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August 2012

Is a Health-Insurance Exchange Coming to You?

Venturing into a discussion on the federal Affordable Care Act (ACA) can quickly get a person into the political deep weeds. This “Consumer Checkpoint” column is not intended to focus on the politics—but rather on the implementation—of the ACA.

On June 30 the U.S. Supreme Court held that the law is constitutional and that federal and state implementation may continue. Of course, Wisconsin and voters nationwide will decide if they want this direction changed on November 6. However, significant parts of the law are already being implemented that impact millions of consumers, including provisions prohibiting insurers from rejecting applicants because of pre-existing conditions and allowing children to be covered under their parents’ health insurance plan until they reach 27.

Added to those arguably popular provisions is the requirement that states begin to create state health-insurance exchanges so that they start operating on January of 2014. These online state health-insurance exchanges are intended to allow consumers to shop for a variety of health care plans online and are particularly directed at the 46 million Americans who currently do not have health insurance.

Whatever your view is of the ACA, the state health-insurance exchanges could provide a powerful new consumer tool because it will provide a place where consumers can shop for health insurance based on “apples-to-apples” pricing and product comparisons.

Today many consumers use insurance brokers and agents in the process of buying health insurance. We do not yet know what role insurance brokers and agents will play in the exchange. However, no one is required to purchase through the exchange and we can expect many consumers will continue to rely on brokers and agents for advice on what health care insurance plan is right for them.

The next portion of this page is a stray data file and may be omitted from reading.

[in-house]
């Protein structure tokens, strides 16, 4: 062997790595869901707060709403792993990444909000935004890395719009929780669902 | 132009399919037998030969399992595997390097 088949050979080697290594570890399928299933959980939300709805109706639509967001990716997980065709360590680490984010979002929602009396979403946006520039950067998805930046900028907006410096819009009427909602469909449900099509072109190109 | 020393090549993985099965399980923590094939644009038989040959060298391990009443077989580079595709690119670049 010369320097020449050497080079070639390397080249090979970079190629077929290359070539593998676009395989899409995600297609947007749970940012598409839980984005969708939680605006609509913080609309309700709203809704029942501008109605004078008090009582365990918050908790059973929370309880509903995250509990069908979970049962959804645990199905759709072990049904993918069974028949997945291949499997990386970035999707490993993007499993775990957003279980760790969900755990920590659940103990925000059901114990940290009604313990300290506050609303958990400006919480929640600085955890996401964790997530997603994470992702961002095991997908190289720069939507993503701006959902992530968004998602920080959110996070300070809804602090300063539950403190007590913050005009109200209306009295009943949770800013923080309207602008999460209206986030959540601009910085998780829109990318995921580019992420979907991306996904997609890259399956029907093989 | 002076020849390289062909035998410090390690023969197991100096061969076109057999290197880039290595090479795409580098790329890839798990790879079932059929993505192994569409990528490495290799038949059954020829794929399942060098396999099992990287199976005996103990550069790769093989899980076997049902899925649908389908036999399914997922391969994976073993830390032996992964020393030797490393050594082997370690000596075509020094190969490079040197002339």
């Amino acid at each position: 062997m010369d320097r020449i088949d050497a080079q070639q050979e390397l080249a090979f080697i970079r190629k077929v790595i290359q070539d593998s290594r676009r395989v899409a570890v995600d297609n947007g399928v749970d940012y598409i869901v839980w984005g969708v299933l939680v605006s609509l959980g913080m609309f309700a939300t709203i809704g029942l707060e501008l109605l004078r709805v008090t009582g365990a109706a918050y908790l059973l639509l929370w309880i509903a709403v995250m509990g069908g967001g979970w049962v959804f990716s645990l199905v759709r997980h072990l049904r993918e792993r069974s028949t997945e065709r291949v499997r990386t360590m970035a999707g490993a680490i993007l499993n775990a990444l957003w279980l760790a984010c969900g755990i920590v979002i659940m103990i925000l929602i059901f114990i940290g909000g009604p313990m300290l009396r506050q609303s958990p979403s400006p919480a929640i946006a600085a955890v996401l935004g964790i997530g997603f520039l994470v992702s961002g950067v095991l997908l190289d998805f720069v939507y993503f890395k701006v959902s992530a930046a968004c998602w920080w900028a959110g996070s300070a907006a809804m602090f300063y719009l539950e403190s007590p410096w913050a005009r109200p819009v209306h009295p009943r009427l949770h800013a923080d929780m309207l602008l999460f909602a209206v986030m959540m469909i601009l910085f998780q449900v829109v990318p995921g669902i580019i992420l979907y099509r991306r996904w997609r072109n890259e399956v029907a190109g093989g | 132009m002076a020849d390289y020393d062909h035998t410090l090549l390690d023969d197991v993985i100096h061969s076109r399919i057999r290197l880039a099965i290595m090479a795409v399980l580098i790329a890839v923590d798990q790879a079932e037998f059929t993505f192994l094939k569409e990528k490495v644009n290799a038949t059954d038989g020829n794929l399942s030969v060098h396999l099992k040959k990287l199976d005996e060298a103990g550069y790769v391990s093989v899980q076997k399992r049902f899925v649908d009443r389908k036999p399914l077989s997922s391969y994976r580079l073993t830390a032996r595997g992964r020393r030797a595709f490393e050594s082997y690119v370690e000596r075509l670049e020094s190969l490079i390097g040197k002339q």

Wisconsin is one of 15 states not moving forward to create a state health-insurance exchange. Rather, Republican Governor Scott Walker, an opponent of the Affordable Care Act, is stating he will wait until after the November presidential election before deciding whether Wisconsin will create its own state health-insurance exchange.

State Attorney General J.B. Van Hollen, also a Republican, has given his opinion that the state must begin moving forward to implement the Affordable Care Act’s provisions. However, he notes that there are different implementation time frames for different provisions. Regarding state health-insurance exchanges, the state must decide by November 16—only 10 days following the election—whether it will move to create the state exchange. Otherwise, federal law is clear that the federal government will then step in and create an exchange for Wisconsin consumers.

The ACA’s Consumer Operated and Oriented Plans, or CO-OP,”program provides up to $3.4 billion in federal loans to create new nonprofit (not necessarily cooperative) health insurers, all in an effort to promote consumer-driven competition. Milwaukee’s Common Ground Healthcare Cooperative is one of the earliest loan recipients and it hopes to begin offering health insurance in early 2014 to individuals and small employers.

This issue will no doubt will stay in the political spotlight throughout the rest of this year.


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